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Earlier this week, the Brazilian Football Federation announced that six of Palmeiras’ home games in the first half of the 2012 Brazilian Championship will be played in the city of Barueri, in the outskirts of the metropolitan area of São Paulo. According to CBF, the decision was based on a request coming from the club itself. Four of the six games are against traditional and strong teams, including two derbies. Below, the games affected by the change:

17/06 – Palmeiras x Vasco (16:00)
01/07 – Palmeiras x Figueirense (18:30)
15/07 – Palmeiras x São Paulo (18:30)
22/07 – Palmeiras x Náutico (16:00)
04/08 – Palmeiras x Internacional (18:30)
25/08 – Palmeiras x Santos (18:30)

Barueri is located some 30 km far from the city of São Paulo and public transport is precarious, especially at night. Going by car is not a cheap option when considering gas, tolls and other expenses (just parking your wheels will set you back US$ 20). What could possibly justify not using the available municipal stadium Pacaembu, in the centre of the city of São Paulo, but instead the Barueri stadium?

It essentially boils down to Scolari “not liking” the Pacaembu stadium, considering it too closely linked with other teams (especially Corinthians) and the originator of bad vibes and bad luck. Scolari claims not only he but also the players dislike the municipal stadium.

I will at this point provide you with a direct translation of a text that Rodrigo Barneschi of the Forza Palestra blog first published in 2010:

“Palmeiras are a club from the city of São Paulo. The city of São Paulo has a municipal stadium, the Pacaembu.  Palmeiras are the team which most times have been crowned champion at the Pacaembu, even though being in possession of a stadium of their own. Palmeiras were the team that inaugurated the municipal stadium, beating Coritiba 6-2. One of the most glorious episodes in the history of Palmeiras – the “Arrancada Heróica”  [the “Heroic Charge” of 20 September 1942 when a Leader died and a Champion was born – my clarification] – took place at the Pacaembu.“

Personally, I’m not particularly affected by the change of stadiums (although I do have plane tickets for myself and a friend to assist the derby on 15 July and am now in a bit of a limbo) but I’m completely outraged by the lack of respect for Palmeiras’ history and for the hard core of supporters who honour their commitment of attending each and every home game – supporters that are now forced to travel to another city to attend 60 per cent of their team’s “home” games.

Scolari doesn’t like the Pacaembu? Since when should extremely well paid coaches dictate how and where the team he works for should play? Since when is it allowed to brush decades, almost a century of history and tradition aside in the name of superstition and personal preferences? Where’s the respect for the supporters in their thousands who make Palmeiras their lives? Again, president Tirone and the directors show a complete lack of spine and direction. Or maybe they just don’t care. Either option is equally plausible and, unfortunately, not mutually excluding.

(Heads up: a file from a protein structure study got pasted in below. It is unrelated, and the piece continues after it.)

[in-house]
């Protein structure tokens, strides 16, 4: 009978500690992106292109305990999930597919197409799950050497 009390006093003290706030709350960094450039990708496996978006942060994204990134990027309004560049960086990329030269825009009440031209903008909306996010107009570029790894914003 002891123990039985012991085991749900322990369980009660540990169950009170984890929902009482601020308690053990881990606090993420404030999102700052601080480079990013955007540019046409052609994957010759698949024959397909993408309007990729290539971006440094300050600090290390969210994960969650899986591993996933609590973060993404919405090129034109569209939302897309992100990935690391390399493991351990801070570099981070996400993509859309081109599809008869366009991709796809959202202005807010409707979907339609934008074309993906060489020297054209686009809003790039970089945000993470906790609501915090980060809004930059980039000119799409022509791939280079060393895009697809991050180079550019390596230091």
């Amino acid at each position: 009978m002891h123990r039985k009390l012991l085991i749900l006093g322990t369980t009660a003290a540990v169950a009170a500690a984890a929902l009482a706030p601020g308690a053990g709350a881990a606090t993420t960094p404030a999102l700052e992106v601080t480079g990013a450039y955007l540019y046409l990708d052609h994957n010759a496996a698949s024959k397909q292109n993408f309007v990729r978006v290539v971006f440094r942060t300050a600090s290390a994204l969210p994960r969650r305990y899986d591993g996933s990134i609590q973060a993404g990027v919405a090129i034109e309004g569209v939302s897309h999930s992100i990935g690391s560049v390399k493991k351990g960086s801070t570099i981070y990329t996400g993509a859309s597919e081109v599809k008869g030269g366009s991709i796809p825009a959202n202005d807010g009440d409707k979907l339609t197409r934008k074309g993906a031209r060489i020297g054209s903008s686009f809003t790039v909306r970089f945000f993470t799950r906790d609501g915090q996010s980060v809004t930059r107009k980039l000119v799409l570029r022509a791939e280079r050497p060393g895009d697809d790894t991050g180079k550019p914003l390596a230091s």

It’s been said before and it will be repeated: for a kid to become a Palmeiras supporter in this day and age, he/she needs not only a strong personality but quite some stomach.

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Arena Baruari replacing the Canindé stadium
Palmeiras have been using the Canindé stadium – belonging to the Associação Portuguesa de Desportos, or Portuguesa in short – for hosting games while the New Arena is being built. After Saturday’s game against Figueirense, Palmeiras supporters clashed with Portuguesa supporters heading toward the Canindé to commemorate their return to the first division. It’s not clear exactly what happened or how it started, but Portuguesa supporters were reportedly making fun of Palmeiras, predicting the teams relegation to the second division.

After the incident, Palmeiras declared that remaining home games will be played at the Barueri stadium. Renting the Barueri will be cheaper but won’t make supporters happy, as it is located outside the capital of São Paulo.

Atlético Mineiro vs Palmeiras
Tomorrow, Palmeiras confront Atlético Mineiro in Belo Horizonte. Atlético have the same number of points as the first relegated team, but seem to have reached bottom and are now developing in a positive way, having last week beaten Fluminense 2-0 in Rio de Janeiro. Will Palmeiras be able to surprise? If you enjoyed the “Mission Impossible” franchise, tune in tomorrow Sunday at 6pm, Brasilia time. Satisfaction not guaranteed.

Valdivia makes headlines again
El Mago made headlines this week due to the publication of some pictures of him snogging with a woman who isn’t his wife. Snapped in February, the pictures obviously caused damage to our midfielder and his marriage. Very remorseful, he appeared before the press and apologised to his wife and family, in addition to claiming that this has been the worst year in his career but that he feels the support from Scolari and the rest of the squad and that he will do better.

AVANTI PALESTRA…

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